Credit: Thinkstock Possibly the most discussed topic about Migraine is Migraine prevention and the medications used for that purpose. Although there isn’t even one, single medication on the market that was originally developed for Migraine prevention, there are now over 100 medications and supplements in use - medications that were originally developed for other conditions, then discovered to also be helpful in preventing Migraines.
This situation has created an extremely confusing situation for patients and health care providers alike. Four of these medications have been approved by the FDA for the treatment of Migraine: propranolol (brand name Inderal), timolol (brand name Blocadren), divalproex sodium (brand name Depakote), and topiramate (brand name Topamax). One has been approved by the FDA for the treatment of chronic Migraine: onabotulinum toxin A (brand name Botox). Still, for many Migraineurs, the search for effective treatment leads them and their doctors beyond these few options.
For the majority of Migraineurs who seek treatment with doctors other than Migraine specialists, the long list of medications from which to choose coupled with how differently each person can react to these medications results in a situation of trial-and-error in which it can take years to find effective treatment.
Recently, the American Headache Society and the American Academy of Neurology joined forces to establish guidelines to assist health care professionals in choosing treatments for episodic Migraine prevention. Both societies issued these guidelines through their journals.
These guidelines were developed by collecting and coordinating data from the available studies and evidence from June, 1999, to May 2009. They represent the most comprehensive evaluation of the data available on these treatments.
To help us better understand how medications were assigned to the different levels I’m about to list, I quote the AHS journal article:
"…the 2012 AHS/AAN guidelines assign treatments to Levels based on assessment of the strength and quality of evidence of efficacy. Adverse effects, contraindications to use and other clinical considerations are reviewed but are not incorporated in the assignment of drugs to a particular level."1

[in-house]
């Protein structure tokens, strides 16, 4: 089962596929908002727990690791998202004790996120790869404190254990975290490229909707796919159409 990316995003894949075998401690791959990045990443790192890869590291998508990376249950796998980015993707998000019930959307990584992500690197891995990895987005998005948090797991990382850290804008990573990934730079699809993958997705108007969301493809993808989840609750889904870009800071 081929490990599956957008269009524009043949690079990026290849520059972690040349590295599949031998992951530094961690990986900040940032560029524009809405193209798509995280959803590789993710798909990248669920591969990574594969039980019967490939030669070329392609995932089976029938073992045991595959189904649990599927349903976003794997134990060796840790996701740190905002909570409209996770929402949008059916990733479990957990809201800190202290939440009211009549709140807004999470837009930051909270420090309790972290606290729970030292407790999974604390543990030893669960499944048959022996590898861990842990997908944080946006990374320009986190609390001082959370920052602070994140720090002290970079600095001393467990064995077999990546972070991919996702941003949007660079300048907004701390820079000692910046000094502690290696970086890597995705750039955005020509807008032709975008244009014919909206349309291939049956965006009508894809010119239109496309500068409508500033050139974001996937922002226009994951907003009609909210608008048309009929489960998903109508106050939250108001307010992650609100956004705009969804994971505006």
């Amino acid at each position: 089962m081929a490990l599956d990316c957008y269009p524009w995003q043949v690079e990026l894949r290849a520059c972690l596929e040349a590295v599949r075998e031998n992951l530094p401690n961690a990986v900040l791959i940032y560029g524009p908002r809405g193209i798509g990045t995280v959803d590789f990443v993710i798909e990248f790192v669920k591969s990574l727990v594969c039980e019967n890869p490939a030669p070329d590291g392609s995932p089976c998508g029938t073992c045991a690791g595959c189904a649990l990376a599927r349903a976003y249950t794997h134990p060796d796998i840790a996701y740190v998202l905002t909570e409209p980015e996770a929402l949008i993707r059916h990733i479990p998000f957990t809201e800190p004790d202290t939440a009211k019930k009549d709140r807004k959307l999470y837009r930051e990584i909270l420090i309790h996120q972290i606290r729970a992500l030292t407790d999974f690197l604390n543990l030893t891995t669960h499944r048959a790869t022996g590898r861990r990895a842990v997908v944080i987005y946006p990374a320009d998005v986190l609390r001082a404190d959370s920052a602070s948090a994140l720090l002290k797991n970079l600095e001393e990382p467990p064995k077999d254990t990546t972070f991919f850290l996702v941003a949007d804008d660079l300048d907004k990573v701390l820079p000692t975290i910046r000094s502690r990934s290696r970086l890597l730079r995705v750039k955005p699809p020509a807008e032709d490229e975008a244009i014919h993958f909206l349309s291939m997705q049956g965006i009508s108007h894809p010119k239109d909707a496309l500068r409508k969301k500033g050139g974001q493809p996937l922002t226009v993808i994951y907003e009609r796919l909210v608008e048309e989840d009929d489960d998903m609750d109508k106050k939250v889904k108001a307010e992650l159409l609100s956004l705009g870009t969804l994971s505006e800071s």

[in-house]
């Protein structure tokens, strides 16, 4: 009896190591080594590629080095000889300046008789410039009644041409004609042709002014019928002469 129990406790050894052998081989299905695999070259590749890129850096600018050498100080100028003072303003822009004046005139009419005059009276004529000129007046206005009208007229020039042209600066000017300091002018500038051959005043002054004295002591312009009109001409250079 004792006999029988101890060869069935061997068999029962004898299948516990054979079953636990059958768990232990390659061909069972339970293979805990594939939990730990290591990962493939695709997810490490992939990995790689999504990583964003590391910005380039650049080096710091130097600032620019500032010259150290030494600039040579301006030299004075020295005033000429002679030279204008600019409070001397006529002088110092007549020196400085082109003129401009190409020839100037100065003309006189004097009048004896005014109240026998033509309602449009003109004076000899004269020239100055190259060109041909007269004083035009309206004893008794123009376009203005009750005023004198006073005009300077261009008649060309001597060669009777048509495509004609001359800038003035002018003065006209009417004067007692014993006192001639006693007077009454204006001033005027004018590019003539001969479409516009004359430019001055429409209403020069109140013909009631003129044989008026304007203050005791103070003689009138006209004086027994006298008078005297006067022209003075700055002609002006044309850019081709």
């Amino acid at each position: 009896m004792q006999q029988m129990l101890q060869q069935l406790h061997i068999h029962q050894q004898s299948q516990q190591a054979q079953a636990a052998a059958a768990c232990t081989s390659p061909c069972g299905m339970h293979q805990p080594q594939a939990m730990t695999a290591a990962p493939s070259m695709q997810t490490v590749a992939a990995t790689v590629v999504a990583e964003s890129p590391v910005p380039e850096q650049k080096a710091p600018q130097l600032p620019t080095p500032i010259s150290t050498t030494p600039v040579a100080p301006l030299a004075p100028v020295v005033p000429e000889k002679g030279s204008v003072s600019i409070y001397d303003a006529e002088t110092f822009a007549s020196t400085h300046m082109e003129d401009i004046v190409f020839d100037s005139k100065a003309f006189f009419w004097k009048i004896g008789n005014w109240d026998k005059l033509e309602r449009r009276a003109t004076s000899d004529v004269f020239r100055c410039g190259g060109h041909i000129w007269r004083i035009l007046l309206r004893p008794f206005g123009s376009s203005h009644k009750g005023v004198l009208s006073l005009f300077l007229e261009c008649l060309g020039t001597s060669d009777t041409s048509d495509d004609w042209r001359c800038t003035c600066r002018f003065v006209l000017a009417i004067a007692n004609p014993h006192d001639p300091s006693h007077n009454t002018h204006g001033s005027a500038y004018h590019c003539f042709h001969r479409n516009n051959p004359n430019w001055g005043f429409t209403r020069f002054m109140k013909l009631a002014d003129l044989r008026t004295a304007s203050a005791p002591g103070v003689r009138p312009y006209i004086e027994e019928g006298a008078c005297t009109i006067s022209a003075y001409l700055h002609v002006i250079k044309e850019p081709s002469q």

The guidelines list medications in different levels. Below is a summary of each level, what the levels mean, and the medications assigned to those levels:
Level A: Established as effective
Should be offered to patients requiring Migraine prevention:
- divalproex/sodium valproate
- petasites (butterbur)
Level B: Probably effective
Should be considered for patients requiring Migraine prevention:
- naproxen/naproxen sodium
Level C: Possibly effective
May be considered for patients requiring Migraine prevention:
- mefanamic acid
- Coenzyme Q10
The guidelines also included medications recommended for short-term prevention of menstrually triggered Migraines:
Level A: Established as effective:
Should be offered to patients requiring prevention:
- frovatriptan (Frova)
Level B: Probably effective:
Should be considered for patients requiring prevention:
- naratriptan (Amerge, Naramig)
- zolmitriptan (Zomig)
Level C: Possibly effective
May be considered for patients requiring prevention:
A third section of the guidelines consists of medications and treatments where we have either inadequate evidence that they’re effective or where there’s evidence that they’re not effective. It’s important to note here that this does NOT mean that these medications don’t work for anyone. There will undoubtedly be some responses to these guidelines - and remember that they are just that - guidelines.
Level U: Conflicting or inadequate evidence
insufficient data to support or refute using for Migraine prevention:
- acetazolamide (Diamox)
- gabapentin (Neurontin)
- hyperbaric oxygen
- indomethacin (Indocin)
Medications or treatments established as possibly or probably ineffective for Migraine prevention